1912
Cruiser
1904
Cruiser
1904
Cruiser
1869
Turret Ship
1865
Turret Ship
 Peru
1866
Turret Ship
1863
Turret Ship
1863
Turret Ship
1941
Destroyer
1939
Destroyer
1941
Destroyer
1894
Destroyer
1941
Destroyer
1941
Destroyer
1940
Destroyer
1973
Destroyer
1940
Destroyer
1940
Destroyer
1894
Destroyer
1974
Destroyer
1960
Destroyer
1894
Destroyer
1896
Destroyer
1983
Destroyer
1940
Destroyer
1896
Destroyer
1934
Destroyer
1893
Destroyer
1944
Destroyer
1941
Destroyer
1896
Destroyer
1940
Destroyer
1936
Destroyer
1944
Destroyer
1936
Destroyer
1916
Destroyer
1944
Destroyer
1901
Destroyer
1941
Destroyer
1980
Destroyer
1911
Destroyer
1896
Destroyer
1894
Destroyer
1919
Destroyer
1901
Destroyer
1897
Destroyer
1895
Destroyer
1942
Destroyer
1942
Destroyer
1942
Destroyer
1942
Destroyer
1897
Destroyer
1945
Destroyer
1895
Destroyer
1901
Destroyer
1943
Destroyer
1943
Destroyer
1943
Destroyer
1895
Destroyer
1943
Destroyer
1943
Destroyer
1895
Destroyer
1897
Destroyer
1910
Destroyer
1943
Destroyer
1944
Destroyer
1937
Destroyer
1937
Destroyer
1912
Destroyer
1911
Destroyer
1911
Destroyer
1911
Destroyer
1962
Frigate
1987
Frigate
1955
Frigate
1954
Frigate
1958
Frigate
1862
Sloop
1942
Sloop
1942
Sloop
1941
CAM Ship
1941
CAM Ship
1969
Nuclear Submarine
1967
Nuclear Submarine
1968
Nuclear Submarine
1945
Submarine
1944
Submarine
1946
Submarine
1915
Submarine
1916
Submarine
1916
Submarine
1916
Submarine
1959
Submarine
1957
Submarine
1918
Submarine
1918
Submarine
1916
Submarine
1917
Submarine
1960
Submarine
1966
Submarine
1963
Submarine
1961
Submarine
1918
Submarine
1918
Submarine
1941
Submarine
1945
Submarine
1942
Submarine
1934
Submarine
1945
Submarine
1942
Submarine
1944
Submarine
1942
Submarine
1934
Submarine
1959
Submarine
1942
Submarine
1944
Submarine
1944
Submarine
1942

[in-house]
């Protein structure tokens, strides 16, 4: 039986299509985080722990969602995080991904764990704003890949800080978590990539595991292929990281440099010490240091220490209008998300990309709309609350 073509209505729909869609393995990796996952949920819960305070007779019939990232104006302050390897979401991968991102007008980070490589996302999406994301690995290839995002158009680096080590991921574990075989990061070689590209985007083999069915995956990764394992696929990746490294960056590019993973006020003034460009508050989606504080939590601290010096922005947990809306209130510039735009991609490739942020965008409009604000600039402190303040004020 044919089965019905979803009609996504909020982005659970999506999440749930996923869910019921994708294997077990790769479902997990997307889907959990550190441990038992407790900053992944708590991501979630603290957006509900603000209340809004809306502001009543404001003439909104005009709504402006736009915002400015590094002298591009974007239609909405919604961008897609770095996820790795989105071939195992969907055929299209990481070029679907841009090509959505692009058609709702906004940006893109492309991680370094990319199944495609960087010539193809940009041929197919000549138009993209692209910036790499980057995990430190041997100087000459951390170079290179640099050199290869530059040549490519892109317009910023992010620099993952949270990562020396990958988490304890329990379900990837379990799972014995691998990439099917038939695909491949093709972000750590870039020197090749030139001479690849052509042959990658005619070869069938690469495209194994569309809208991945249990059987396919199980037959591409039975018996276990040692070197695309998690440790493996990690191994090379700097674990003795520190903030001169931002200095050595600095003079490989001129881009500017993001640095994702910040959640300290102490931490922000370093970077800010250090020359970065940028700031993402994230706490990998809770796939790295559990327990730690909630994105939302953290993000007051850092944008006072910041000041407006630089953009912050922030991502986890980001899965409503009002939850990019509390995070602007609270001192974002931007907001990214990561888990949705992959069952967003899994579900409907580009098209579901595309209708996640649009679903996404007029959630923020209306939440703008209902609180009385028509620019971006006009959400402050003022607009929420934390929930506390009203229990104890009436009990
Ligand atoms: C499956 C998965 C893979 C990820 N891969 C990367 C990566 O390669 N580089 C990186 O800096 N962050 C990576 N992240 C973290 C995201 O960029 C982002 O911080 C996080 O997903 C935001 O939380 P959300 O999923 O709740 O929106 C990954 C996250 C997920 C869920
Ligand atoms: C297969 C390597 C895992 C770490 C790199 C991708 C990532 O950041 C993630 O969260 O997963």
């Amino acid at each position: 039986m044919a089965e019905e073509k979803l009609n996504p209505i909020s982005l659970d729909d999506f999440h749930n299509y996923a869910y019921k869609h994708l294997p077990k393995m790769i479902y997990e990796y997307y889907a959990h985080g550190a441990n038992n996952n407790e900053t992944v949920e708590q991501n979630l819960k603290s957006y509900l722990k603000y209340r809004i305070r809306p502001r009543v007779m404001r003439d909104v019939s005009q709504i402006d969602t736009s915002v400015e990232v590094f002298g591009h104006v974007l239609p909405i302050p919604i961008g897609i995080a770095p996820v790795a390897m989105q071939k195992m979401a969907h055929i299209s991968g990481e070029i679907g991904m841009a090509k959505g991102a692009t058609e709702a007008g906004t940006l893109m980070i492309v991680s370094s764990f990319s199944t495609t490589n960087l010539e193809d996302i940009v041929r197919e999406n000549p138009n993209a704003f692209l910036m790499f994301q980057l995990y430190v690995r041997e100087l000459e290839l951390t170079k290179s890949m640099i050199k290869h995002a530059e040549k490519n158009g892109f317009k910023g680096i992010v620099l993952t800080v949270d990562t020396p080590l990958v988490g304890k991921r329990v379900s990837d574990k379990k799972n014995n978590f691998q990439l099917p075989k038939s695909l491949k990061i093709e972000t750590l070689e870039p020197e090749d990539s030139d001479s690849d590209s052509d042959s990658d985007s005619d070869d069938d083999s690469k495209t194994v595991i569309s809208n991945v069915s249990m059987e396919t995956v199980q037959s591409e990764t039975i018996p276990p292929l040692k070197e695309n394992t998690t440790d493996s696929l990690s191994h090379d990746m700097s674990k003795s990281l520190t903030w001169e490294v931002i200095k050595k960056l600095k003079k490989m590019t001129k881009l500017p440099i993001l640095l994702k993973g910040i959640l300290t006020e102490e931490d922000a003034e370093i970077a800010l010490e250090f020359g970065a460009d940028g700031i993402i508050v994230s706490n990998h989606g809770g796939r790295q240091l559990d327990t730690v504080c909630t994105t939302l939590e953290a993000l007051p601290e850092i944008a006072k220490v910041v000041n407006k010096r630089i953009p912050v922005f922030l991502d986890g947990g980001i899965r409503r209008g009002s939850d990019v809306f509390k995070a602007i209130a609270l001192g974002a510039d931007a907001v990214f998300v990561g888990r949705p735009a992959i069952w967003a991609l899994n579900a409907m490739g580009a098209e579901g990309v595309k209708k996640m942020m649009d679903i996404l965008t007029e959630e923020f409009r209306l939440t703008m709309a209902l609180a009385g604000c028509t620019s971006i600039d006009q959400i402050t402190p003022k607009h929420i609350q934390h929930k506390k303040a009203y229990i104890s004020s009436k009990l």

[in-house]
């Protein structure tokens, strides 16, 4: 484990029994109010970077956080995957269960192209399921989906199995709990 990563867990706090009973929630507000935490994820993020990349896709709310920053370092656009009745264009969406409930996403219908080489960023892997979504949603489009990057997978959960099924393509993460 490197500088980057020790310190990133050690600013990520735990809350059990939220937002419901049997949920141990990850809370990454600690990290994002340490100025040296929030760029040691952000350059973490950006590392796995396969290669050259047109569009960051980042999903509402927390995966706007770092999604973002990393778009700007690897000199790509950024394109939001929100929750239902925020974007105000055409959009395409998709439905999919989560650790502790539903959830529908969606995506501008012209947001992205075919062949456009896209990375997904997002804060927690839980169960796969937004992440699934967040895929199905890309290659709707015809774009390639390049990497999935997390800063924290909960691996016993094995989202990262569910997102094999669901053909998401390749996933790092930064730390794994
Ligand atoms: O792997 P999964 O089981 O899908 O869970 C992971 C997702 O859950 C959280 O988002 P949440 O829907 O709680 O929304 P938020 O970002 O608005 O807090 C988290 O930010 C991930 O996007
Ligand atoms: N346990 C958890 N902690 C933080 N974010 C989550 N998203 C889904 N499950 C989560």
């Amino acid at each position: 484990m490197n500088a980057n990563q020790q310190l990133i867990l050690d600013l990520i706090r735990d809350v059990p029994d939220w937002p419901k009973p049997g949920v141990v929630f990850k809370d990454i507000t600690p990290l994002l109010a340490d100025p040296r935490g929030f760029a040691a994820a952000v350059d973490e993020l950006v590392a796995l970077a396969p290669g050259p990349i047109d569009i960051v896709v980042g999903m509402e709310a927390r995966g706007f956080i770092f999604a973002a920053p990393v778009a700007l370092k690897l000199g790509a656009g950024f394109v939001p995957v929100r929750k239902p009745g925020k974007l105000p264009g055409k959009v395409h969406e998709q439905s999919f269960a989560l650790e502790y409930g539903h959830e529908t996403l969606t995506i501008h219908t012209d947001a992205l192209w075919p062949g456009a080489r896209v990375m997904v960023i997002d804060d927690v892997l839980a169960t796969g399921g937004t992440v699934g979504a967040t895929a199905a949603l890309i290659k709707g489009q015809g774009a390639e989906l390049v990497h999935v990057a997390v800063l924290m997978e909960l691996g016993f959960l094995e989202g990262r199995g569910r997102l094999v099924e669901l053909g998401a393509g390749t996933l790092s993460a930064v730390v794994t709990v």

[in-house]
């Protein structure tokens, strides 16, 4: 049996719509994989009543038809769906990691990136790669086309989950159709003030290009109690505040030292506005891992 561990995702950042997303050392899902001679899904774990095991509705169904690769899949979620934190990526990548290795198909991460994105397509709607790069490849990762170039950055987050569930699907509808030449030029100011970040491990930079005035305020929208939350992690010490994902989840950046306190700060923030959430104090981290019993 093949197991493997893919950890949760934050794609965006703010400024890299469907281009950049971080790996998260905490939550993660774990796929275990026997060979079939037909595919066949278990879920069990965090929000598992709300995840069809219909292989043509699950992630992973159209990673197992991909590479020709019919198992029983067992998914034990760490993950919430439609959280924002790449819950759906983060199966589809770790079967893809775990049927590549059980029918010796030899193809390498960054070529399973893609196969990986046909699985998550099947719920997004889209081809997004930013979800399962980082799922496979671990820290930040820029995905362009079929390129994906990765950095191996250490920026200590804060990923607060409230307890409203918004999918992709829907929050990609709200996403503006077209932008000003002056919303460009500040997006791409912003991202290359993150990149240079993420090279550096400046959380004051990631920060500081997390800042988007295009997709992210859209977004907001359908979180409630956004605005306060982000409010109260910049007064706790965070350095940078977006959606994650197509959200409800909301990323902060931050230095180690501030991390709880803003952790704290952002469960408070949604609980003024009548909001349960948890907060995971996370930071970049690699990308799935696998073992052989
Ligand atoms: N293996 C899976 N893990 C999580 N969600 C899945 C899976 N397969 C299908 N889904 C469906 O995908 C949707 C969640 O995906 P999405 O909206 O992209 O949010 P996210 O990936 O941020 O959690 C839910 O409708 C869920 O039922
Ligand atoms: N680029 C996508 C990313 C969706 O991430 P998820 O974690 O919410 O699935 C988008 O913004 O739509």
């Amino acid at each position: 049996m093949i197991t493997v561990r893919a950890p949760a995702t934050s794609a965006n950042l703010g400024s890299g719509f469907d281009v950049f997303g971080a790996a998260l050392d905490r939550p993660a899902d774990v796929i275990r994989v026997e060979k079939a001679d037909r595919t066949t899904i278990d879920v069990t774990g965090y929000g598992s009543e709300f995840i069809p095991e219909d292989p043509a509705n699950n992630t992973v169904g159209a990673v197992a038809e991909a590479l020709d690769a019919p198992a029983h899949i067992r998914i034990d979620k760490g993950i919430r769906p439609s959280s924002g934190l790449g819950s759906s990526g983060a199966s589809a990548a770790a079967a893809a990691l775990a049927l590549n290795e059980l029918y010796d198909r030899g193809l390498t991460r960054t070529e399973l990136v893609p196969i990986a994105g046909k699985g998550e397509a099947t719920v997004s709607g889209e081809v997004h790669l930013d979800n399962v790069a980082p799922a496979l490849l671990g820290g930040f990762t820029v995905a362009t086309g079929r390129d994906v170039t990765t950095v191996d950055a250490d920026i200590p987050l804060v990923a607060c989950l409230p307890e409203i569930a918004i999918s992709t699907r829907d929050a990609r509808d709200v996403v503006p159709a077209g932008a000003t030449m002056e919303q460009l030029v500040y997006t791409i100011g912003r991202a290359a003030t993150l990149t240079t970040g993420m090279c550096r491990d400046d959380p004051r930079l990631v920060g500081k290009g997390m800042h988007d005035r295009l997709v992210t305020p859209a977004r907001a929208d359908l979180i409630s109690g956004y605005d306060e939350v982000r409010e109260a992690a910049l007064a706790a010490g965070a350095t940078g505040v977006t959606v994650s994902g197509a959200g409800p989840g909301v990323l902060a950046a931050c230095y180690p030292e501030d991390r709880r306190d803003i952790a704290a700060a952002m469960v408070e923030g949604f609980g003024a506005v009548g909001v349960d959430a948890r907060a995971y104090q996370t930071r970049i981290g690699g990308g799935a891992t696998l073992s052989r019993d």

Submarine
1942
Submarine
1944
Submarine
1942
Submarine
1944
Submarine
1944
Submarine
1936
Submarine
1944
Submarine
1943
Submarine
1945
Submarine
1944
Submarine
1943
Submarine
1943
Submarine
1943
Submarine
1943
Submarine
1943
Submarine
1942
Submarine
1943
Submarine
1943
Submarine
1944
Submarine
1944
Submarine
1942
Submarine
1943
Submarine
1939
Submarine
1940
Submarine
1941
Submarine
1938
Submarine
1941
Submarine
1940
Submarine
1938
Submarine
1992
Submarine
1989
Submarine
1991
Submarine
1865
Ironclad
1886
Ironclad
RMAS Mandarin (P192)
1964
Mooring and Salvage
RMAS Pintail (P193)
1964
Mooring and Salvage
1937
RFA
1975
RFA
1981
RFA
1976
RFA
1941
RFA
1973
RFA
1897
Training Ship
MV Gambada
1973
LPG carrier
MV Gazana
1971
LPG carrier
CS Cable Enterprise
1964
Cable Ship
CS Retriever
1961
Cable Ship
CS Mercury
1962
Cable Ship
1935
Passenger Liner
1927
Passenger Liner
1935
Cargo Liner
1936
Cargo Liner
1937
Cargo Liner
1912
Passenger Liner
RMS Lady Drake
1928
Passenger Liner
1928
Passenger Liner
RMS Lady Nelson
1928
Passenger Liner
RMS Lady Rodney
1929
Passenger Liner
RMS Lady Somers
1929
Passenger Liner
1930
Passenger Liner
SS Prince Henry
1930
Passenger Liner
SS Prince Robert
1930
Passenger Liner
1897
Mail Ship
1896
Mail Ship
1938
Mail Ship
1959
Mail Ship
1984
Oil Rig

AV-1 (British Gas)
1985
Oil Rig

SS British Confidence
1936
Oil Tanker
SS British Fortitude
1937
Oil Tanker
SS British Promise
1942
Oil Tanker
SS British Restraint
1943
Oil Tanker
SS British Sincerity
1939
Oil Tanker
SS British Tradition
1942
Oil Tanker
1943
Oil Tanker
1956
Oil Tanker
1956
Oil Tanker
1926
Passenger and cargo liner
1937
Passenger and cargo liner
1920
Dry Cargo Ship
1915
Dry Cargo Ship














The Queen Mother names and Launches HMS Ark Royal

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By Robert F Edwards

Source
Wikipedia
Liverpool Records Office
Central Lirary
Cammell Lairds
Graces Guide